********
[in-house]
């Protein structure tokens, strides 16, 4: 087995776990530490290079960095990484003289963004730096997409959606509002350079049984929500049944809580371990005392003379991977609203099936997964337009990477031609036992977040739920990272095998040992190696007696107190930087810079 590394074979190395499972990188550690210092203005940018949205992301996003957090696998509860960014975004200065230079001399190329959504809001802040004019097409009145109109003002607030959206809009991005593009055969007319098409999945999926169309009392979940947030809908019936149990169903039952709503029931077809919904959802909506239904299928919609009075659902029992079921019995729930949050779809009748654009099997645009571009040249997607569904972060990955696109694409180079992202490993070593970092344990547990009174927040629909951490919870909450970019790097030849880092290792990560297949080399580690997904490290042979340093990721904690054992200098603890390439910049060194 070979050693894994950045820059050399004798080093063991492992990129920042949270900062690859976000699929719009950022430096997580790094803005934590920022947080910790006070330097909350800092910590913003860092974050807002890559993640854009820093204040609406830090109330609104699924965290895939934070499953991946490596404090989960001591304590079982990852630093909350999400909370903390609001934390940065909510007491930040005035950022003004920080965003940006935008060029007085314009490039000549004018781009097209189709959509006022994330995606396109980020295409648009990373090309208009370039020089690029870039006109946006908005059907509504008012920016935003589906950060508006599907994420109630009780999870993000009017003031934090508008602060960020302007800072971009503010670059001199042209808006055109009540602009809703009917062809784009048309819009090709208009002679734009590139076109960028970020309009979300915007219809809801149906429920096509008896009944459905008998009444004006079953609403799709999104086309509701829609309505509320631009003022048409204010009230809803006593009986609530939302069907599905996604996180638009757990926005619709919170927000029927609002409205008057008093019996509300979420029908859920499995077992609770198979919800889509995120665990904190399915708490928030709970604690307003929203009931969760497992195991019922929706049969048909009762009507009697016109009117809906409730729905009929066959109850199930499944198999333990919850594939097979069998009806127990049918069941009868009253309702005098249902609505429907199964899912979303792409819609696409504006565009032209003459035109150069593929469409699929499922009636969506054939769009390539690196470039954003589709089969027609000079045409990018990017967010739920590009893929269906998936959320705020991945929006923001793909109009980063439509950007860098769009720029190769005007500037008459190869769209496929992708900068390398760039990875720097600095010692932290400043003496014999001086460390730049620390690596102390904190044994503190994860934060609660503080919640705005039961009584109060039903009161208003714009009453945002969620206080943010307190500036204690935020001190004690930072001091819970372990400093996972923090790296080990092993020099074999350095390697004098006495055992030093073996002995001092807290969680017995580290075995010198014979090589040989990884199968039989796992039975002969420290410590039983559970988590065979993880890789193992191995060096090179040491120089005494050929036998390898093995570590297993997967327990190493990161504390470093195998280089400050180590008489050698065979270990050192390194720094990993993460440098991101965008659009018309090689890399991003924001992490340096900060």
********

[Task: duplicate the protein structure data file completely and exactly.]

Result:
[in-house]
């Protein structure tokens, strides 16, 4: 087995776990530490290079960095990484003289963004730096997409959606509002350079049984929500049944809580371990005392003379991977609203099936997964337009990477031609036992977040739920990272095998040992190696007696107190930087810079 590394074979190395499972990188550690210092203005940018949205992301996003957090696998509860960014975004200065230079001399190329959504809001802040004019097409009145109109003002607030959206809009991005593009055969007319098409999945999926169309009392979940947030809908019936149990169903039952709503029931077809919904959802909506239904299928919609009075659902029992079921019995729930949050779809009748654009099997645009571009040249997607569904972060990955696109694409180079992202490993070593970092344990547990009174927040629909951490919870909450970019790097030849880092290792990560297949080399580690997904490290042979340093990721904690054992200098603890390439910049060194 070979050693894994950045820059050399004798080093063991492992990129920042949270900062690859976000699929719009950022430096997580790094803005934590920022947080910790006070330097909350800092910590913003860092974050807002890559993640854009820093204040609406830090109330609104699924965290895939934070499953991946490596404090989960001591304590079982990852630093909350999400909370903390609001934390940065909510007491930040005035950022003004920080965003940006935008060029007085314009490039000549004018781009097209189709959509006022994330995606396109980020295409648009990373090309208009370039020089690029870039006109946006908005059907509504008012920016935003589906950060508006599907994420109630009780999870993000009017003031934090508008602060960020302007800072971009503010670059001199042209808006055109009540602009809703009917062809784009048309819009090709208009002679734009590139076109960028970020309009979300915007219809809801149906429920096509008896009944459905008998009444004006079953609403799709999104086309509701829609309505509320631009003022048409204010009230809803006593009986609530939302069907599905996604996180638009757990926005619709919170927000029927609002409205008057008093019996509300979420029908859920499995077992609770198979919800889509995120665990904190399915708490928030709970604690307003929203009931969760497992195991019922929706049969048909009762009507009697016109009117809906409730729905009929066959109850199930499944198999333990919850594939097979069998009806127990049918069941009868009253309702005098249902609505429907199964899912979303792409819609696409504006565009032209003459035109150069593929469409699929499922009636969506054939769009390539690196470039954003589709089969027609000079045409990018990017967010739920590009893929269906998936959320705020991945929006923001793909109009980063439509950007860098769009720029190769005007500037008459190869769209496929992708900068390398760039990875720097600095010692932290400043003496014999001086460390730049620390690596102390904190044994503190994860934060609660503080919640705005039961009584109060039903009161208003714009009453945002969620206080943010307190500036204690935020001190004690930072001091819970372990400093996972923090790296080990092993020099074999350095390697004098006495055992030093073996002995001092807290969680017995580290075995010198014979090589040989990884199968039989796992039975002969420290410590039983559970988590065979993880890789193992191995060096090179040491120089005494050929036998390898093995570590297993997967327990190493990161504390470093195998280089400050180590008489050698065979270990050192390194720094990993993460440098991101965008659009018309090689890399991003924001992490340096900060």